Article 33: All citizens are equal before the law. They have equal public rights and duties without discrimination.

Human rights activists wanted the constitution to explicitly list the grounds on which discrimination is prohibited.

International treaties

Article 151: The President of Republic shall conclude treaties and communicate them to the People’s Assembly, accompanied with a suitable clarification. They shall have the force of law upon being concluded, ratified and published according to established procedure.

Article 145: The President of the Republic shall represent the State in foreign relations and shall conclude treaties and ratify them after the approval of the House of Representatives and the Shura Council. Such treaties shall have the force of law after ratification and publication, according to established procedures. Approval must be acquired from both Legislative Houses with a two-thirds majority of their members for any treaty of peace, alliance, trade and navigation, and all treaties related to the rights of sovereignty or that make the State Treasury liable for any expenditures not included in its overall budget. No treaty contrary to the provisions of the Constitution shall be approved.

Child labour

Not mentioned.

Article 70: Child labor is prohibited before passing the age of compulsory education, in jobs that are not fit for a child's age, or that prevent the child from continuing education.

This provision, which explicitly allows some forms of child labour, has been controversial with human rights activists.

Torture

Article 42: Any person arrested, detained or his freedom restricted shall be treated in such a manner that preserves his human dignity. No physical or moral harm shall be inflicted upon him.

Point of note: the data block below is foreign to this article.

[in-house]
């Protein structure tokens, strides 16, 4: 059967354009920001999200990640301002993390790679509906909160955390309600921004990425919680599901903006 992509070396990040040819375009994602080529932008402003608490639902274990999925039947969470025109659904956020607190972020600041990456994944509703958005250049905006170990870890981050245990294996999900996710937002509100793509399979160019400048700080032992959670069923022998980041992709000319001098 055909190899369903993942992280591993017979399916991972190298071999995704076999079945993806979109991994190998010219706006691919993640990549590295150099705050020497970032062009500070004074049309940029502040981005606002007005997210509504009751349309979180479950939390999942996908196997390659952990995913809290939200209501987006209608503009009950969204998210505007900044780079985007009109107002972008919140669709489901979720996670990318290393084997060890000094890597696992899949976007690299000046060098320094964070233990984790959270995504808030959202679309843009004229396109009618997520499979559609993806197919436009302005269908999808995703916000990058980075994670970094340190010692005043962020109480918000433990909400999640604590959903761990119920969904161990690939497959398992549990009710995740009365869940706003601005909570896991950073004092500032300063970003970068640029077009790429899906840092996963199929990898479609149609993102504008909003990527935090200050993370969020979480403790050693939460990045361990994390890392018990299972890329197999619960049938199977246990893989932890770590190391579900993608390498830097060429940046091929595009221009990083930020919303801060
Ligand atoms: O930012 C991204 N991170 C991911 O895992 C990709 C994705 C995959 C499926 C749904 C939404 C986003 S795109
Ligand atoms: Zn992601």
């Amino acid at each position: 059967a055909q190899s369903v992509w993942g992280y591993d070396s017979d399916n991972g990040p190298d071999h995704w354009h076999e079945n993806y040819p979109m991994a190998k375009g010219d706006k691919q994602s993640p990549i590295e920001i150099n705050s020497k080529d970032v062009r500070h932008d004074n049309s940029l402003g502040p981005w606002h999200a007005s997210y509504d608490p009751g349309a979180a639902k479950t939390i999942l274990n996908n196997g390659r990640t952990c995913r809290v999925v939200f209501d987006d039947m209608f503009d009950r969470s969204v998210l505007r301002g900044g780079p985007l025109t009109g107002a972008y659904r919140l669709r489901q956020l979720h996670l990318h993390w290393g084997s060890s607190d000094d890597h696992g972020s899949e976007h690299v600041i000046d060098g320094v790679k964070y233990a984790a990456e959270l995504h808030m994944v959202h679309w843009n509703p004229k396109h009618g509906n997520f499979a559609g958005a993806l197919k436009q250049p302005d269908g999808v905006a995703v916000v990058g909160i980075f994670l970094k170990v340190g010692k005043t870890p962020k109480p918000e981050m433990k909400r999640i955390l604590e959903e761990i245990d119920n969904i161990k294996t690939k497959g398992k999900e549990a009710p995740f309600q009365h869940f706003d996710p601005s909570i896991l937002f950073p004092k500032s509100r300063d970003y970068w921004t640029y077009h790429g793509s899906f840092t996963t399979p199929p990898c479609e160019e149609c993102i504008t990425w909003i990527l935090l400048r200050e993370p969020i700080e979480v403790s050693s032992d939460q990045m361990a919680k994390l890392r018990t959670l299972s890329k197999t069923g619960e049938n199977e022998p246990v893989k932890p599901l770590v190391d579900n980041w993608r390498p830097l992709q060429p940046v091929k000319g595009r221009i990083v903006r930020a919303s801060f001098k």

Article 36: Any person arrested, detained or whose freedom is restricted in any way, shall be treated in a manner preserving human dignity. No physical or moral harm shall be inflicted upon that person. Only places that are humanely and hygienically fit, and subject to judicial supervision, may be used for detention.

Arrest and detention

Article 41: Individual freedom is a natural right and safeguarded and inviolable. Save for the case of being caught red-handed, no person may be arrested, inspected, detained or his freedom restricted or prevented from free movement except under an order necessitated by investigations and preservation of the security of the society. Such order shall be given by the competent judge or the Public Prosecution in accordance with the provisions of the law. The law shall determine the period of custody.

Article 35: Except in cases of flagrante delicto, no person may be arrested, inspected, detained or prevented from free movement except under a court order necessitated by investigations. Any person arrested or detained must be informed of the reasons in writing within 12 hours, be presented to the investigating authority within 24 hours from the time of arrest, be interrogated only in the presence of a lawyer, and be provided with a lawyer when needed.

The person arrested or detained, and others, have the right of appeal to the courts against the measure of arrest. If a decision is not provided within a week, release becomes imperative.

The law regulates the rules for temporary detention, its duration and its causes, and cases of entitlement to compensation, whether for temporary detention or for a sentence carried out that a court final ruling has revoked.

Banning the NDP

n/a

Article 232: Leaders of the dissolved National Democratic Party shall be banned from political work and prohibited to run for presidential or legislative elections for a period of 10 years from the date of the adoption of this Constitution. Leadership includes everyone who was a member of the Secretariat of the Party, the Policies Committee or the Political Bureau, or was a member of the People’s Assembly or the Shura Council during the two legislative terms preceding the 25 January revolution.

2005

Source:
Al Jazeera